A NEW study which forecasts more than 100 years of flood risks for Weymouth town centre amid new developments springing up has been published. 

It has been published by Dorset Council in a bid to provide a way to identify and deliver appropriate measures to control, manage and mitigate flood risks over the lifetime of new developments connected with the town centre's regeneration.

The study assesses the levels of flooding that could occur over the next 114 years, through to 2138, in extreme weather events. It considers sea, river, rainfall and ground water.  It follows persistent wet weather across the county from November last year that left much of the Weymouth area flooded. 

The Environment Agency (EA) carried out the study on behalf of the council and the findings have now been published.  

Level 2 Strategic Flood Risk Assessment (SFRA) will help guide the council’s work on local plan and the town council’s work on its neighbourhood plan.

Flood risk maps were prepared as part of the SFRA for sites showing fluvial flood risks with an allowance for climate change, tidal flood risks with an allowance for climate change, groundwater flood risks, flood history and defences.

The maps also show ‘breach scenarios’ in the event that defences fail with an additional allowance for climate change.

Esplanade sea defence section from the Pavilion to Brunswick Terrace will be replaced sometime between 2065 to 2067 according to the plan, and will have associated promenade works and set back walls that will raise the level to 4.65m.

The SFRA was undertaken by JBA Consulting for Dorset Council, which they published in June 2023.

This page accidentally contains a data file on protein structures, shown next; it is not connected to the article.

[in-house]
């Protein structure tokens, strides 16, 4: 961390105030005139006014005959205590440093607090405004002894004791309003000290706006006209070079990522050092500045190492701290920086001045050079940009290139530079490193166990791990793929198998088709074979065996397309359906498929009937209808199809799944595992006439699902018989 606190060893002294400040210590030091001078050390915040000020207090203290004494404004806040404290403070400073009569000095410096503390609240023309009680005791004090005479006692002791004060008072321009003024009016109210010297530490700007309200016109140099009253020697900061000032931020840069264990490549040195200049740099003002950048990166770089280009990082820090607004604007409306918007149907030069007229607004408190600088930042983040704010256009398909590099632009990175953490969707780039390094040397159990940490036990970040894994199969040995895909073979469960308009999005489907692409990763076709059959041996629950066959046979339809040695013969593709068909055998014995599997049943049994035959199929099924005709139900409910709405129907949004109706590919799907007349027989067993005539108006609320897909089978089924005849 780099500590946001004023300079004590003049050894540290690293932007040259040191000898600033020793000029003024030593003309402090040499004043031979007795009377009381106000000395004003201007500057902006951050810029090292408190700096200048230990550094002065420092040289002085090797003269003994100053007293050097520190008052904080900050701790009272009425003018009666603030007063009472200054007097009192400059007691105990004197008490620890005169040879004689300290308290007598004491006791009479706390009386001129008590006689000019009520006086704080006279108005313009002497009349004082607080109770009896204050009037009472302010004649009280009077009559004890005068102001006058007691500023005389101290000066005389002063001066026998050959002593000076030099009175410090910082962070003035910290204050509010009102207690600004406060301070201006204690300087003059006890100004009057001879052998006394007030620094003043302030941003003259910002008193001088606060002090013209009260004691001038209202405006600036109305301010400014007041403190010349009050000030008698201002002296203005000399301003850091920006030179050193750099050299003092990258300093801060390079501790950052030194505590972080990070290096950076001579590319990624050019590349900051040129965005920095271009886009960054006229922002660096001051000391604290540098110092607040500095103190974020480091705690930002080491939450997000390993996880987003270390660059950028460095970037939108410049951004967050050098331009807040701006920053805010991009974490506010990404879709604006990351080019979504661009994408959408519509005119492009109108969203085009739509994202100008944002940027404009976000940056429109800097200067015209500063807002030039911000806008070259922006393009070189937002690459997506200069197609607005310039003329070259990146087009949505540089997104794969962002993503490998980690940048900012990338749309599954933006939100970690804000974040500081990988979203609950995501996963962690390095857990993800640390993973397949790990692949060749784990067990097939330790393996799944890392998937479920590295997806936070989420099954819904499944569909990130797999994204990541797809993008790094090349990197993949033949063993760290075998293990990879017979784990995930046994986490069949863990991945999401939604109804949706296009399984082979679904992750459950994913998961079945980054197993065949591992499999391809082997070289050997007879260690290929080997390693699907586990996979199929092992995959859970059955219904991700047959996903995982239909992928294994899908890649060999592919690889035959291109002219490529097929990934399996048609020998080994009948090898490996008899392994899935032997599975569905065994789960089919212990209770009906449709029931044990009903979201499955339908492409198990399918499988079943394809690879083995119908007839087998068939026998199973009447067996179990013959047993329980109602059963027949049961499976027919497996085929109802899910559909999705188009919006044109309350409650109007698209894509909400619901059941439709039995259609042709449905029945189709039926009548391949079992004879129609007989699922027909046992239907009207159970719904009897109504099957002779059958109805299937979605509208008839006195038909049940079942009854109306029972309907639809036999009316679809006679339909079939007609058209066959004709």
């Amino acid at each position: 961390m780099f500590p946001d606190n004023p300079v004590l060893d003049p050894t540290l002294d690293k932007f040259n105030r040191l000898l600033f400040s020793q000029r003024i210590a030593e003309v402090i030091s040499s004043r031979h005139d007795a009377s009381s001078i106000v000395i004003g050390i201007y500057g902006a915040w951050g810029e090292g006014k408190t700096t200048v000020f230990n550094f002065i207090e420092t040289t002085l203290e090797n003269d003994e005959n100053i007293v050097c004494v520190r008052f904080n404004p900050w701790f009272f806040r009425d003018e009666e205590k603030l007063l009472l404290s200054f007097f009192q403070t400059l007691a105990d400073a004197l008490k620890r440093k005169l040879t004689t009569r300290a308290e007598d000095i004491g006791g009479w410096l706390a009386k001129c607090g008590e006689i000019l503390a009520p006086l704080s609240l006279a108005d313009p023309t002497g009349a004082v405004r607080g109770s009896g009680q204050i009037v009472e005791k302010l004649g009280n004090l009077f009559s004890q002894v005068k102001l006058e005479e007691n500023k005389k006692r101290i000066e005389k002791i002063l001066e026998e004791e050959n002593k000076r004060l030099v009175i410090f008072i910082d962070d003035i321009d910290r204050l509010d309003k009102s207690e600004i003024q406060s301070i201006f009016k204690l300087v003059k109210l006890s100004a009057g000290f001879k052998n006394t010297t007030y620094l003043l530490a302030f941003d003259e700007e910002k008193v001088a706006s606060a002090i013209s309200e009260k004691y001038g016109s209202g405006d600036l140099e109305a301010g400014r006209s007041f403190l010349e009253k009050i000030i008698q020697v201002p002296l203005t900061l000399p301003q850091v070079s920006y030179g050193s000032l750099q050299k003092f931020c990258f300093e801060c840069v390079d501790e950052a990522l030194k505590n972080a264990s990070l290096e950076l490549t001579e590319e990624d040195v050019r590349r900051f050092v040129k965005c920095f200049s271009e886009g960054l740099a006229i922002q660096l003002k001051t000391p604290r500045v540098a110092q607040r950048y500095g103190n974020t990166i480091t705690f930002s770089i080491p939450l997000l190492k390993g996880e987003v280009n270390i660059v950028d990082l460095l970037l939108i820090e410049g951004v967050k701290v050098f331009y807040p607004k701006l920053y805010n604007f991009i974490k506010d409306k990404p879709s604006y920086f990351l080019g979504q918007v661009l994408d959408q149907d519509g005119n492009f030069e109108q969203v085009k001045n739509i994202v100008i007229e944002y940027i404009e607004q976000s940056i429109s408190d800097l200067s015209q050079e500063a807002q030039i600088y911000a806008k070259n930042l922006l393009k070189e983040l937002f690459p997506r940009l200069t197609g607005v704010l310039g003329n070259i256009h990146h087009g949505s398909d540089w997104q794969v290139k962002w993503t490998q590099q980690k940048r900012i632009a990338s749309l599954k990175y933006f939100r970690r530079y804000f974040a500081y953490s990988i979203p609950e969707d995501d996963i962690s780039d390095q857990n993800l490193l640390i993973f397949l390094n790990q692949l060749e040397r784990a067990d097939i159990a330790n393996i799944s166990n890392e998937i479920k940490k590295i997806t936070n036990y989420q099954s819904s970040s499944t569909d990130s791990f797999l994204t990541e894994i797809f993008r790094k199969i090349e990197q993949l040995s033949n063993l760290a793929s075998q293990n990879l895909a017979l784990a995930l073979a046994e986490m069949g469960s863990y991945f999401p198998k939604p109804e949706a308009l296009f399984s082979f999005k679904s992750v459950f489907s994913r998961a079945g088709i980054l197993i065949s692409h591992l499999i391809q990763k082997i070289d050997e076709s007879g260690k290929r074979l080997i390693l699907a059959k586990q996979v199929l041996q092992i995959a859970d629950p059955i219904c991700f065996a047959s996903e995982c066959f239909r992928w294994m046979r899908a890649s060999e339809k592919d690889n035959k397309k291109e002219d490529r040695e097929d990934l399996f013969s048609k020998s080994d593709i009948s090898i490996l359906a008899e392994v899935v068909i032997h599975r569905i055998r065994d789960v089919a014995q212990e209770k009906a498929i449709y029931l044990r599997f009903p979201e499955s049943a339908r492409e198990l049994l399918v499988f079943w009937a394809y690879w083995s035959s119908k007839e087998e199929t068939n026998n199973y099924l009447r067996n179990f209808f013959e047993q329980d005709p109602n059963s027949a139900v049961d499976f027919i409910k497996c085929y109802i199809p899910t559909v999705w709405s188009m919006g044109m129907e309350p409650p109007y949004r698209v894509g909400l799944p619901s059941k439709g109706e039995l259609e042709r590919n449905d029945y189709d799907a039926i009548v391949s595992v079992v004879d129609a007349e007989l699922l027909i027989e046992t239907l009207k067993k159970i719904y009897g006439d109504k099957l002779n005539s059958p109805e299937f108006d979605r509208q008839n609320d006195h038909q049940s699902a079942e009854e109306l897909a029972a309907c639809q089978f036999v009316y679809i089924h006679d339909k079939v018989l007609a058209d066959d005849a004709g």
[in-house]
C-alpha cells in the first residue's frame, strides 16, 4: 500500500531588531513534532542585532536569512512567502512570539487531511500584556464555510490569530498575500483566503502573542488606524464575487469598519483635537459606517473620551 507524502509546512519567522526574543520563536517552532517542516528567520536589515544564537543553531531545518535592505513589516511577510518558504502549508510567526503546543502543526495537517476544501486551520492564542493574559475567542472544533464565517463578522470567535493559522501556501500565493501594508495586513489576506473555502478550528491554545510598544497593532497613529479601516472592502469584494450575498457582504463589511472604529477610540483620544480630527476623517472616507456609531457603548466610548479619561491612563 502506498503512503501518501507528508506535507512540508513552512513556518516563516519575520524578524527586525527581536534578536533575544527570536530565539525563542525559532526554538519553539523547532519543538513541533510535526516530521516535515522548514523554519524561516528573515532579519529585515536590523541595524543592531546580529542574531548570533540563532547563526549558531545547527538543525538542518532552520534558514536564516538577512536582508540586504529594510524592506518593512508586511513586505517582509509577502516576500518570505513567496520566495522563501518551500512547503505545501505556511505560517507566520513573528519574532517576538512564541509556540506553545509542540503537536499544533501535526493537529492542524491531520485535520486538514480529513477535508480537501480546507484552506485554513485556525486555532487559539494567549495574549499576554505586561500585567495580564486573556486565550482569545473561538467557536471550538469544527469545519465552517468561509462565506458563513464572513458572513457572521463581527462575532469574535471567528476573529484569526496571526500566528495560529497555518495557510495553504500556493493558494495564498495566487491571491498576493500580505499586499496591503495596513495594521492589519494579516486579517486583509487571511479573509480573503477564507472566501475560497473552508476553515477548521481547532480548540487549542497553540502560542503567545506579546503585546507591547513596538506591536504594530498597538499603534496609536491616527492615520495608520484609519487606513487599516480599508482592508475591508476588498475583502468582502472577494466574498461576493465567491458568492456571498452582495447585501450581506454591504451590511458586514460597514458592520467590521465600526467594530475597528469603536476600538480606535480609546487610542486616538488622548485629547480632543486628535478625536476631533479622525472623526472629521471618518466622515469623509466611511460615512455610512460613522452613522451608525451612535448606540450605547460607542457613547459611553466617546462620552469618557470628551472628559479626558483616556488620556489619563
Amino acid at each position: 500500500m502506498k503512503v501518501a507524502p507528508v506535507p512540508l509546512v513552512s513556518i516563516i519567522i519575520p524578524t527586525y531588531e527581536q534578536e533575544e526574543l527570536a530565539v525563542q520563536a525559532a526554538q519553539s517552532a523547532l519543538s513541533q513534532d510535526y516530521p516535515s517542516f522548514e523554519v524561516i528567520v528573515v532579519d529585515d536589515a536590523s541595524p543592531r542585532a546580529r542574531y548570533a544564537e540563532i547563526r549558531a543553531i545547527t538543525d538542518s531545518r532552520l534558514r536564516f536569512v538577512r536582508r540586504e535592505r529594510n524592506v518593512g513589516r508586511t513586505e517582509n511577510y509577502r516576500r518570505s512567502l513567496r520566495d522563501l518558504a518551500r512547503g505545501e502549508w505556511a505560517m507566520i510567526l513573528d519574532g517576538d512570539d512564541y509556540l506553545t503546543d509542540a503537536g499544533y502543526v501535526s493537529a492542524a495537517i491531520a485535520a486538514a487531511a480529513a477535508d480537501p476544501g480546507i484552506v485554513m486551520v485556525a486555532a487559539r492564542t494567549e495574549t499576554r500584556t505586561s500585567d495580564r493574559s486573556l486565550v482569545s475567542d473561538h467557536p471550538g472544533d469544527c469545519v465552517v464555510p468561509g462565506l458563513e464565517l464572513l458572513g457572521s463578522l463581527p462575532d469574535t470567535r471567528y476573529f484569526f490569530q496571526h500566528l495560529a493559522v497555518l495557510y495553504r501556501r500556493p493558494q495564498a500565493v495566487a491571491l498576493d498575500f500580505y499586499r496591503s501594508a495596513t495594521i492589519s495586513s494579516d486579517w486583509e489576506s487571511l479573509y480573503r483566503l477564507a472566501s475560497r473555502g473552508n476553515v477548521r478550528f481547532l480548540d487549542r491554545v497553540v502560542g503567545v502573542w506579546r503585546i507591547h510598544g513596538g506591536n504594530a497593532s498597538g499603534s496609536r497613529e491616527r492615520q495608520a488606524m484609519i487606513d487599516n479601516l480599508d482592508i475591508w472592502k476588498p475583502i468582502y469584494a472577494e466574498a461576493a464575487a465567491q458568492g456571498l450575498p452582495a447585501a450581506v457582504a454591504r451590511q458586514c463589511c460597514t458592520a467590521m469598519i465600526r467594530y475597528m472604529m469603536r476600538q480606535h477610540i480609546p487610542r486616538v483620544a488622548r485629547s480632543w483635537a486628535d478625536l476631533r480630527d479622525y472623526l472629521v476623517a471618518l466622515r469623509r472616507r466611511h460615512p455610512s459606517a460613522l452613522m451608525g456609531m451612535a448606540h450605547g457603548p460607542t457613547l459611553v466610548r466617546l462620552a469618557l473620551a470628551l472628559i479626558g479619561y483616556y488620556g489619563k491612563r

Findings from the assessment will also need to be considered when making decisions on planning applications. It focuses on the Weymouth Town Centre area defined in the West Dorset and Weymouth & Portland Local Plan (2015). 

Cllr David Walsh, Portfolio Holder for planning, said: “This study provides us with incredibly valuable insight into how Weymouth’s flood risk might change over the next hundred years or so, meaning we can take measures to mitigate against the effects of climate change in and around the town.  

“We’ve all seen stories in the news recently of the devastation that flooding causes to individuals and businesses which are affected, and we want to be able to do what we can to prevent this happening in Weymouth. 

“We will continue to work with the Environment Agency and government on a flood and coastal risk management strategy to manage the forecasted flooding and to design developments with the future in mind. It will offer greater protection for properties and support the regeneration of town centre sites.”

The report considers potential climate change implications, and what needs to be done to make sure residents and businesses can continue to safely work and live within the town for centuries to come. 

It also highlights that the town centre in Weymouth is vulnerable to multiple sources of flooding because of its position at the mouth of the river Wey, its coastal frontage and underlying geology.

The council will also take the requirements to control, manage and mitigate against flood risks into account when working on updates to the Weymouth Town Centre masterplan and any design coding work.

Some forecasts based on the worst-case scenarios indicate that the UK may need to adapt to around a one metre rise of sea level in the future because of climate change and Dorset is not immune to this. 

An Environment Agency spokesperson said: “We continue to support Dorset Council to develop their spatial plans to make the land use choices to achieve greater flood and coastal resilience.

"The publication of this document is essential in advising the council on growth and infrastructure requirements and helps to set out how any planned growth in the town can support the community being more resilient to tomorrow’s climate.

“Flooding is a natural occurrence and we cannot eliminate the risk of all flooding; our National Flood Risk Strategy calls for the nation to embrace a broad range of resilience actions where there is a risk. We are supportive of the council’s work on delivering a long-term adaptive approach to managing flood and coastal erosion risk that can deliver a more sustainable future for the town.”

Any flood defences will be phased. The scale of the protection will be appropriate for the expected sea levels within their designed life.